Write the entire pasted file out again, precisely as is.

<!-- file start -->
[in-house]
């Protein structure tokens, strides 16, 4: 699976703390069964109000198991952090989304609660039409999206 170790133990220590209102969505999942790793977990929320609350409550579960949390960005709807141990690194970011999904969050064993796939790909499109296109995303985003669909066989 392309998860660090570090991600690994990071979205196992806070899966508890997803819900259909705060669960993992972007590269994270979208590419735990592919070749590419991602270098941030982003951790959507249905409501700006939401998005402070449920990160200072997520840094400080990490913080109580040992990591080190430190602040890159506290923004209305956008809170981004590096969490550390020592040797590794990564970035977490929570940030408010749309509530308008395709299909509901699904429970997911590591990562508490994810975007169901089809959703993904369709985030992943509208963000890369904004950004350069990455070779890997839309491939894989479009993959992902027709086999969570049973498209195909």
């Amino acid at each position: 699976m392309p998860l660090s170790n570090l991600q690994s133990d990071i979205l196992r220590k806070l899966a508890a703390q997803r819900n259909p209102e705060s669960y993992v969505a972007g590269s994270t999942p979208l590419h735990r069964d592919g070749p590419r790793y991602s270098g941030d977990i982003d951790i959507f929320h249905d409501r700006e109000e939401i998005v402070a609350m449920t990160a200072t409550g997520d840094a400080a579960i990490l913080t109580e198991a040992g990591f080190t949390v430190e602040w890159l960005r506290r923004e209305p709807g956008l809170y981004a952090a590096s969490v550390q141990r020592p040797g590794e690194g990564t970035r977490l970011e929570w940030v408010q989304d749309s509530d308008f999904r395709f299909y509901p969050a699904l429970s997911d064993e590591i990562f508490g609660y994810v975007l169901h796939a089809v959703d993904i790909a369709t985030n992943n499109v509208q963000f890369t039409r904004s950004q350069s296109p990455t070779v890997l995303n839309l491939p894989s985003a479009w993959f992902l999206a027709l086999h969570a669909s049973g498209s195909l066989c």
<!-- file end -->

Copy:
[in-house]
């Protein structure tokens, strides 16, 4: 699976703390069964109000198991952090989304609660039409999206 170790133990220590209102969505999942790793977990929320609350409550579960949390960005709807141990690194970011999904969050064993796939790909499109296109995303985003669909066989 392309998860660090570090991600690994990071979205196992806070899966508890997803819900259909705060669960993992972007590269994270979208590419735990592919070749590419991602270098941030982003951790959507249905409501700006939401998005402070449920990160200072997520840094400080990490913080109580040992990591080190430190602040890159506290923004209305956008809170981004590096969490550390020592040797590794990564970035977490929570940030408010749309509530308008395709299909509901699904429970997911590591990562508490994810975007169901089809959703993904369709985030992943509208963000890369904004950004350069990455070779890997839309491939894989479009993959992902027709086999969570049973498209195909």
């Amino acid at each position: 699976m392309p998860l660090s170790n570090l991600q690994s133990d990071i979205l196992r220590k806070l899966a508890a703390q997803r819900n259909p209102e705060s669960y993992v969505a972007g590269s994270t999942p979208l590419h735990r069964d592919g070749p590419r790793y991602s270098g941030d977990i982003d951790i959507f929320h249905d409501r700006e109000e939401i998005v402070a609350m449920t990160a200072t409550g997520d840094a400080a579960i990490l913080t109580e198991a040992g990591f080190t949390v430190e602040w890159l960005r506290r923004e209305p709807g956008l809170y981004a952090a590096s969490v550390q141990r020592p040797g590794e690194g990564t970035r977490l970011e929570w940030v408010q989304d749309s509530d308008f999904r395709f299909y509901p969050a699904l429970s997911d064993e590591i990562f508490g609660y994810v975007l169901h796939a089809v959703d993904i790909a369709t985030n992943n499109v509208q963000f890369t039409r904004s950004q350069s296109p990455t070779v890997l995303n839309l491939p894989s985003a479009w993959f992902l999206a027709l086999h969570a669909s049973g498209s195909l066989c």